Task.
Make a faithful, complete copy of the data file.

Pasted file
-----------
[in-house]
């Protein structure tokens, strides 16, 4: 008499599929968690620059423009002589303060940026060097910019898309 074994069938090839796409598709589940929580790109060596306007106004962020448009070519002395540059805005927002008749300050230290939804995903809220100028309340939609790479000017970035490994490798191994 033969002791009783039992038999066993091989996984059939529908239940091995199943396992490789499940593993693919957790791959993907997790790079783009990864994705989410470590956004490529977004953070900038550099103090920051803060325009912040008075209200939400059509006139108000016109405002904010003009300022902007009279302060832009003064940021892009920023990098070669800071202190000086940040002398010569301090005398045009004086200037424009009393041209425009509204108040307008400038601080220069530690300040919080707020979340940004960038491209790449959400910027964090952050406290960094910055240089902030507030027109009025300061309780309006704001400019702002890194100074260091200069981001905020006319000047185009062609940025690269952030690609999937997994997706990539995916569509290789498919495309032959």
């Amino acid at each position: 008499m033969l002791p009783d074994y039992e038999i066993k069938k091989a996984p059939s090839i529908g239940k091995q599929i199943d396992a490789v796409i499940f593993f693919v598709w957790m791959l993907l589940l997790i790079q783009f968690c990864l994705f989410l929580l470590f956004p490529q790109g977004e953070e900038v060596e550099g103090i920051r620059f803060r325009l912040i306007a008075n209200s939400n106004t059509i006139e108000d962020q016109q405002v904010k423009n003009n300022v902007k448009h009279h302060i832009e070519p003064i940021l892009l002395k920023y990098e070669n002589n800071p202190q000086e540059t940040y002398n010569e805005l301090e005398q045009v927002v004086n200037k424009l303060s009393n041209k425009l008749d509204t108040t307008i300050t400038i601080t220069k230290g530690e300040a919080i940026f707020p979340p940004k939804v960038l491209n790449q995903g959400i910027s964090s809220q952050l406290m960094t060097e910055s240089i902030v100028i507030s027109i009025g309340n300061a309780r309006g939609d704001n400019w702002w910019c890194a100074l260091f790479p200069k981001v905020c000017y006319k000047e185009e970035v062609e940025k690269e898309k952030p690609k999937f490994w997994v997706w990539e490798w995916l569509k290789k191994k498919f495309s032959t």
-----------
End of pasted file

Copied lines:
[in-house]
């Protein structure tokens, strides 16, 4: 008499599929968690620059423009002589303060940026060097910019898309 074994069938090839796409598709589940929580790109060596306007106004962020448009070519002395540059805005927002008749300050230290939804995903809220100028309340939609790479000017970035490994490798191994 033969002791009783039992038999066993091989996984059939529908239940091995199943396992490789499940593993693919957790791959993907997790790079783009990864994705989410470590956004490529977004953070900038550099103090920051803060325009912040008075209200939400059509006139108000016109405002904010003009300022902007009279302060832009003064940021892009920023990098070669800071202190000086940040002398010569301090005398045009004086200037424009009393041209425009509204108040307008400038601080220069530690300040919080707020979340940004960038491209790449959400910027964090952050406290960094910055240089902030507030027109009025300061309780309006704001400019702002890194100074260091200069981001905020006319000047185009062609940025690269952030690609999937997994997706990539995916569509290789498919495309032959």
């Amino acid at each position: 008499m033969l002791p009783d074994y039992e038999i066993k069938k091989a996984p059939s090839i529908g239940k091995q599929i199943d396992a490789v796409i499940f593993f693919v598709w957790m791959l993907l589940l997790i790079q783009f968690c990864l994705f989410l929580l470590f956004p490529q790109g977004e953070e900038v060596e550099g103090i920051r620059f803060r325009l912040i306007a008075n209200s939400n106004t059509i006139e108000d962020q016109q405002v904010k423009n003009n300022v902007k448009h009279h302060i832009e070519p003064i940021l892009l002395k920023y990098e070669n002589n800071p202190q000086e540059t940040y002398n010569e805005l301090e005398q045009v927002v004086n200037k424009l303060s009393n041209k425009l008749d509204t108040t307008i300050t400038i601080t220069k230290g530690e300040a919080i940026f707020p979340p940004k939804v960038l491209n790449q995903g959400i910027s964090s809220q952050l406290m960094t060097e910055s240089i902030v100028i507030s027109i009025g309340n300061a309780r309006g939609d704001n400019w702002w910019c890194a100074l260091f790479p200069k981001v905020c000017y006319k000047e185009e970035v062609e940025k690269e898309k952030p690609k999937f490994w997994v997706w990539e490798w995916l569509k290789k191994k498919f495309s032959t």